By consolidating multiple education portals into a single customisable system, the London Business School (LBS) is building a platform in which Web services could be used to deliver premium course material at a later date.
The hub of the system is a Lightweight Directory Access Protocol (LDAP) directory, which contains information about people taking courses at LBS. Built on Sun's iPlanet server, the directory provides access to a single portal for all the information LBS has access to including course material, digital books and archived business news feeds.
The project replaces multiple portals with a single portal and is due to be completed by the end of the year. Once this base architecture has been completed LBS is looking at incorporating XML data within the portal, along with other Web services technologies. This will enable course material to be created on the fly. For instance, relevant information within digitised business literature contained in an XML database from publisher Bloomsbury could be incorporated automatically into course material.
"This technique could be used in e-commerce where users pay for such information on a consumption basis rather than an annual fee," says Russell Altendorff, director of the information systems division at LBS. The overall vision is to make LBS a broker for digital books, business news feeds and other paid-for information services.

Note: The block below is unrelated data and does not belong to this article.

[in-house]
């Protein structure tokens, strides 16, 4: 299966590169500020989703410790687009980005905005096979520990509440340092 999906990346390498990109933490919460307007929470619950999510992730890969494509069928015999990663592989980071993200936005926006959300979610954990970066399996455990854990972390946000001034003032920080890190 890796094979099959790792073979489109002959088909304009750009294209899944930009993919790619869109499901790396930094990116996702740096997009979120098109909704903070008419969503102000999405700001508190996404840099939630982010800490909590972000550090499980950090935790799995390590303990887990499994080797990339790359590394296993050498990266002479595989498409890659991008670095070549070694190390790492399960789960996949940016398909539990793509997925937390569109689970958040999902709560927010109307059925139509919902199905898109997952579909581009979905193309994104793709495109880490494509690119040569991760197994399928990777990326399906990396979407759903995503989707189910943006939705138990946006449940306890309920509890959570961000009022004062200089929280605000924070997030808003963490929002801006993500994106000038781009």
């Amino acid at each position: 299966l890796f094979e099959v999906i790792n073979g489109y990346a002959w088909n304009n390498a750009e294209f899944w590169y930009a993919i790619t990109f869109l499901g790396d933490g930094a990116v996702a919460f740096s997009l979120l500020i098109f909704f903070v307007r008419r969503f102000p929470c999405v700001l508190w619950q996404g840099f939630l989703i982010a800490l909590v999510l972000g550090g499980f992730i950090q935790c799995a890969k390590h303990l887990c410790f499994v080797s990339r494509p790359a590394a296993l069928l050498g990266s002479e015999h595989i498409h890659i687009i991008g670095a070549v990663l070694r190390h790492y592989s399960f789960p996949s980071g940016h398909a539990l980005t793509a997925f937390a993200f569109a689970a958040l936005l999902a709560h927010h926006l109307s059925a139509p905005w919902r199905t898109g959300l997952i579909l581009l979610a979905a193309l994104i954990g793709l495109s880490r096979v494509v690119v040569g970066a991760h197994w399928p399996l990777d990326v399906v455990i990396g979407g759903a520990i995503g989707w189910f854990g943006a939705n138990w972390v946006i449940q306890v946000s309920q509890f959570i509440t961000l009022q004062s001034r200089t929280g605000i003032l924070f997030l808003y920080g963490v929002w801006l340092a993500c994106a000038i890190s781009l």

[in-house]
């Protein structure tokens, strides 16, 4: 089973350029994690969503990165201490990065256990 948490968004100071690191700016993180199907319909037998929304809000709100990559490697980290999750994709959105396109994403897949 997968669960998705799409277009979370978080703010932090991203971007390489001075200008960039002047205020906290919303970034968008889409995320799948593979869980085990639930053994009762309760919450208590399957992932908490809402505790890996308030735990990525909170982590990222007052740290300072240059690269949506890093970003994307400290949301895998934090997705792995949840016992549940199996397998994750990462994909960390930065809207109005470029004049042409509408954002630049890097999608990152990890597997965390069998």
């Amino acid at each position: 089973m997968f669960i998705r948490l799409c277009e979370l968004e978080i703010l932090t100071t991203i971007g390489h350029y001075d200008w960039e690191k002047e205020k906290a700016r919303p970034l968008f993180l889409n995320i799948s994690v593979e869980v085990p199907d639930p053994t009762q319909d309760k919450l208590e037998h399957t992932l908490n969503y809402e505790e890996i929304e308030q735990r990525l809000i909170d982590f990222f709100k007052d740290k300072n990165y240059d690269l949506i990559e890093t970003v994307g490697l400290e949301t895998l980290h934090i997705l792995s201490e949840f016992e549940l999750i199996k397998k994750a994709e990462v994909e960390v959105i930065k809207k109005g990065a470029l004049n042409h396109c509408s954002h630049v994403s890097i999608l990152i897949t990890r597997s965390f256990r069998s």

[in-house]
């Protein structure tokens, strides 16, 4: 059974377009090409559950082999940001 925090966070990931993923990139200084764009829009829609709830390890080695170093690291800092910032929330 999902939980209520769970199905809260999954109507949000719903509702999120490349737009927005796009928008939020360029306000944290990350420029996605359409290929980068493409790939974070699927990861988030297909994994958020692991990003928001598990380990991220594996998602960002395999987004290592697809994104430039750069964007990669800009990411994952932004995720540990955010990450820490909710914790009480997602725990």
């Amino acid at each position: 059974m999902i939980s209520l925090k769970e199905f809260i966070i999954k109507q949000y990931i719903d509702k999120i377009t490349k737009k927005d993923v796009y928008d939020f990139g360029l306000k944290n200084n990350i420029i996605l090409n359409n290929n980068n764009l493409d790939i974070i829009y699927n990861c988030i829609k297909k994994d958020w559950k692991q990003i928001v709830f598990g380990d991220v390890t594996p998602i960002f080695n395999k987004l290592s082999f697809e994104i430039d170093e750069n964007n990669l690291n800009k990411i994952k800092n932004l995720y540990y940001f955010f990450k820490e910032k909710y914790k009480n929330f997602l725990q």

The business driver is that custom portals containing such information feeds could be sold on to businesses. For this to succeed, Altendorff believes LBS needs to act as a syndication partner for information providers. He believes that using Web services technologies like Soap and UDDI will allow LBS to pass on XML-based micro-transactions between the desktop computers of business executives and the back-end systems at the information providers.
The project began in 2000 when LBS was looking for a way to simplify portal development. "For the last 18 months we have had a massive IT restructuring, looking to integrate all our portals into one system," says Altendorff. His approach was to take common portal components like premium information feeds and repackage them in a way suitable for people on university courses. Previously his team was tied up building custom portals - an inefficient process. "We needed to be serial developers of extranets," he says.
The system is based on an Oracle database and runs on two Sun E5500 servers running Solaris 2.6. Altendorff says of the five companies that tendered for the contract, Sun was the only Unix solution: the others were based on Microsoft .net technologies. Since the information providers used by LBS were running Unix themselves, Altendorff felt the technical teams at the various organisations would be more comfortable exchanging LDAP data than using Microsoft's alternative Active Directory technology.
He also expressed concern over the level of Microsoft's commitment to maintaining open standards. While many components of .net have been submitted to standards bodies "Microsoft has enhanced open standards in the past as this is how it makes money," Altendorff says. He does not want to be in a position where standardising on a particular technology - like Active Directory - would have an impact in the future on the database he could choose.